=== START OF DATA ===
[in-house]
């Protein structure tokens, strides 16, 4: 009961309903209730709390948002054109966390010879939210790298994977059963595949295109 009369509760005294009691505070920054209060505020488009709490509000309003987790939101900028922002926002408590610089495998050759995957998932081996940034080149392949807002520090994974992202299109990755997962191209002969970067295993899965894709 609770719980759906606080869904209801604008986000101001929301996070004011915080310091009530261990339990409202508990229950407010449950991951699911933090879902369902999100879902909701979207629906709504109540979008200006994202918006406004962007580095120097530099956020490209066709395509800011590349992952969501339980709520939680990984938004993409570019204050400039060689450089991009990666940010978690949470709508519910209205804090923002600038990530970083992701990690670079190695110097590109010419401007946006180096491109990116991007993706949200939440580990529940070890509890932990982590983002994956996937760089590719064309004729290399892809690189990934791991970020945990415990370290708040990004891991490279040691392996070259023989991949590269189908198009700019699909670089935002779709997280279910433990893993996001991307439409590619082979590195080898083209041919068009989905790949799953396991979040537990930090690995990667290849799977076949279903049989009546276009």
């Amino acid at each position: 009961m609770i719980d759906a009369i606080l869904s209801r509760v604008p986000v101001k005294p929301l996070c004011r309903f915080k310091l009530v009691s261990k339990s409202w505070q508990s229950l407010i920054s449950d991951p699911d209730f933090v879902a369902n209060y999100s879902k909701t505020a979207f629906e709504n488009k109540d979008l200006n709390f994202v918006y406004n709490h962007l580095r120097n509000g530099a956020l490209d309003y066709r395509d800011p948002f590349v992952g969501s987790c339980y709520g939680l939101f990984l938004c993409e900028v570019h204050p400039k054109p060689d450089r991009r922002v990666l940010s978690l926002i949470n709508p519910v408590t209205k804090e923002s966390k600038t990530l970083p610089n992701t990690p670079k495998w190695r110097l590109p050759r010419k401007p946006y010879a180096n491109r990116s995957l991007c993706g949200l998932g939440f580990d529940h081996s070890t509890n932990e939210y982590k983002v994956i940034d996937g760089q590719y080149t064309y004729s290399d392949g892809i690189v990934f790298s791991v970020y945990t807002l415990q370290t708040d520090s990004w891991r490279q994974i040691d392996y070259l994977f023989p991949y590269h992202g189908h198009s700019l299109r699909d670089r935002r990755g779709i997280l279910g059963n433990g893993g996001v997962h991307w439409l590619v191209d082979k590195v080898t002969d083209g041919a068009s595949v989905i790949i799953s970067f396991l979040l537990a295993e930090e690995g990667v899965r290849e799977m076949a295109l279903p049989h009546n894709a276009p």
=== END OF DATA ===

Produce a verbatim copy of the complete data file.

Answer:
[in-house]
């Protein structure tokens, strides 16, 4: 009961309903209730709390948002054109966390010879939210790298994977059963595949295109 009369509760005294009691505070920054209060505020488009709490509000309003987790939101900028922002926002408590610089495998050759995957998932081996940034080149392949807002520090994974992202299109990755997962191209002969970067295993899965894709 609770719980759906606080869904209801604008986000101001929301996070004011915080310091009530261990339990409202508990229950407010449950991951699911933090879902369902999100879902909701979207629906709504109540979008200006994202918006406004962007580095120097530099956020490209066709395509800011590349992952969501339980709520939680990984938004993409570019204050400039060689450089991009990666940010978690949470709508519910209205804090923002600038990530970083992701990690670079190695110097590109010419401007946006180096491109990116991007993706949200939440580990529940070890509890932990982590983002994956996937760089590719064309004729290399892809690189990934791991970020945990415990370290708040990004891991490279040691392996070259023989991949590269189908198009700019699909670089935002779709997280279910433990893993996001991307439409590619082979590195080898083209041919068009989905790949799953396991979040537990930090690995990667290849799977076949279903049989009546276009």
């Amino acid at each position: 009961m609770i719980d759906a009369i606080l869904s209801r509760v604008p986000v101001k005294p929301l996070c004011r309903f915080k310091l009530v009691s261990k339990s409202w505070q508990s229950l407010i920054s449950d991951p699911d209730f933090v879902a369902n209060y999100s879902k909701t505020a979207f629906e709504n488009k109540d979008l200006n709390f994202v918006y406004n709490h962007l580095r120097n509000g530099a956020l490209d309003y066709r395509d800011p948002f590349v992952g969501s987790c339980y709520g939680l939101f990984l938004c993409e900028v570019h204050p400039k054109p060689d450089r991009r922002v990666l940010s978690l926002i949470n709508p519910v408590t209205k804090e923002s966390k600038t990530l970083p610089n992701t990690p670079k495998w190695r110097l590109p050759r010419k401007p946006y010879a180096n491109r990116s995957l991007c993706g949200l998932g939440f580990d529940h081996s070890t509890n932990e939210y982590k983002v994956i940034d996937g760089q590719y080149t064309y004729s290399d392949g892809i690189v990934f790298s791991v970020y945990t807002l415990q370290t708040d520090s990004w891991r490279q994974i040691d392996y070259l994977f023989p991949y590269h992202g189908h198009s700019l299109r699909d670089r935002r990755g779709i997280l279910g059963n433990g893993g996001v997962h991307w439409l590619v191209d082979k590195v080898t002969d083209g041919a068009s595949v989905i790949i799953s970067f396991l979040l537990a295993e930090e690995g990667v899965r290849e799977m076949a295109l279903p049989h009546n894709a276009p």